Prognosis of Patients with Acute Coronary Syndromes and Bleeding—The Importance of Routine Use of a Bleeding Risk Score


Introduction: Recent studies showed relation between mortality and bleeding in acute coronary syndromes. Objective: The objective is to analyze the prognosis of patients with acute coronary syndromes with or without in-hospital major and/or minor bleedings. Methods: This was a pro-spective data bank analysis study with 546 patients (39 with bleeding (group I) and 507 without bleeding (group II)) with acute coronary syndromes included between May 2010 and May 2013. Besides, Mehran bleeding risk score was calculated to all patients. The primary endpoint was all causes of in-hospital death and combined events. Comparison between groups was made by Anova and Q-square. Multivariate analysis was determined by logistic regression and was considered significant when p < 0.05. Long-term mortality and combined events were studied using Kaplan-meyer curves. Results: The median Mehran bleeding risk score was 18.78 and 15.11 in groups I and II, respectively. Major bleeding was observed in 4.4%. Significant difference was ob-served between groups I and II in deaths (20.5% vs 2.6%, p = 0.005) and combined events (35.9% vs 11.4%, p < 0.001). The same results were observed in multivariate and long-term analysis. Con-clusions: Almost half of patients with acute coronary syndromes had higher risk of bleeding, and that with major or minor bleedings had greater deaths and combined events.

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de Matos Soeiro, A. , Silva, R. , Bossa, A. , Zullino, C. , de Carvalho Andreucci Torres Leal, T. , de Almeida Soeiro, M. , Serrano Jr., C. and Oliveira Jr., M. (2015) Prognosis of Patients with Acute Coronary Syndromes and Bleeding—The Importance of Routine Use of a Bleeding Risk Score. World Journal of Cardiovascular Diseases, 5, 327-334. doi: 10.4236/wjcd.2015.512038.

Received 21 October 2015; accepted 1 December 2015; published 4 December 2015

1. Introduction

The treatment of acute coronary syndromes (ACS) has been focused in reducing ischemic events and restoration of adequate coronary blood flow by using dual antiplatelet therapy, anticoagulation and early revascularization [1] [2] . Combined antithrombotic therapy could improve significant reduction in cardiovascular events but it’s associated with higher incidence of bleeding, limiting its universal use in ACS [3] [4] . Bleeding is the most common non-ischemic complication in ACS [3] [4] .

Recent studies have been showed direct relationship between bleeding and mortality in patients with ACS [5] - [10] , something that improves the emergence of different scores identifies higher risk patients to that [11] [12] . There is an important association between bleeding and death/MACE. Major bleeding is associated with four times higher risk of death, five times higher risk of reinfarction and 3 times higher risk of stroke. The need of suspension of antiplatelet/anticoagulation medications increases the risk of ischemic events, mainly stent thrombosis [5] -[10] .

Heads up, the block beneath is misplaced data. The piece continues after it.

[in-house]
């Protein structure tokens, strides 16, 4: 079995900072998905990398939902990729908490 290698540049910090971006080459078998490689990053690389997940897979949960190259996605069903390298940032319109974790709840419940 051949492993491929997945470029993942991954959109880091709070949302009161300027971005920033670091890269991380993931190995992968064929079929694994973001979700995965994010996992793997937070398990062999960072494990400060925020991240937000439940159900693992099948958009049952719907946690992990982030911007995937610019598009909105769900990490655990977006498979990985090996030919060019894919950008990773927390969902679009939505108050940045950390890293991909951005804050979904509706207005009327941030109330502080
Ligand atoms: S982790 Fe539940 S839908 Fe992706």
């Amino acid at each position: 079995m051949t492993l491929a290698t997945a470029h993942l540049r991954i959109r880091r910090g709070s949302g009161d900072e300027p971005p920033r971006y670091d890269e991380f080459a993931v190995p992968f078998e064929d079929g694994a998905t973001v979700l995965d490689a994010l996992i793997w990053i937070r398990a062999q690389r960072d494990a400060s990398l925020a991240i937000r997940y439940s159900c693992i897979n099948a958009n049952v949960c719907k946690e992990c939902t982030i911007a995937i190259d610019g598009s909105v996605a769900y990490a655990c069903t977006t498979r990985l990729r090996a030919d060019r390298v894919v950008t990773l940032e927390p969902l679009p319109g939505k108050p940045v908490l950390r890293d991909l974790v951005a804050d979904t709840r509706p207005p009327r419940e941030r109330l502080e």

The real impact of this complication is unknown and not established in Brazilian population.

The objective of this study was to evaluate the utilization of bleeding scores in Brazilian population with ACS and if the intrahospitalar bleeding was related with worse prognosis in a tertiary center.

2. Methods

2.1. Study Population

This was an observational retrospective data bank analysis study performed in a tertiary health center with 546 patients with ACS included between May 2010 and May 2013. All patients were diagnosed and treated according the AHA/ESC Task Force guidelines [13] [14] .

The decision regarding the vascular access was made by hemodinamicist experience and according by patient characteristics. There were not exclusion criteria.

Patients were followed during the hospitalization and after the discharge. They were divided in two groups: with bleedings (group I: n = 39) and; without bleeding (group II: n = 507).

The primary outcome was all cause mortality. The secondary outcome was major adverse cardiac events (MACE) included all causes of death, non-fatal unstable angina or AMI/target vessel revascularization, Killip III/IV classification and stroke. The calculated bleeding score was associated with the real occurrence of bleedings.

The study was approved by the ethics and research committee and in all cases was obtained informed consent by patient or a family member.

2.2. Analytical Methods

The following data were obtained: age, sex, diabetes, systemic arterial hypertension, smoke, dyslipidemia, previous coronary artery disease (percutaneous coronary intervention or coronary artery bypass graft), hemoglobin, creatinine, higher troponin, left ventricle ejection fraction (Simpson’s method) and medication used at hospital (first 24 hours) (Table 1).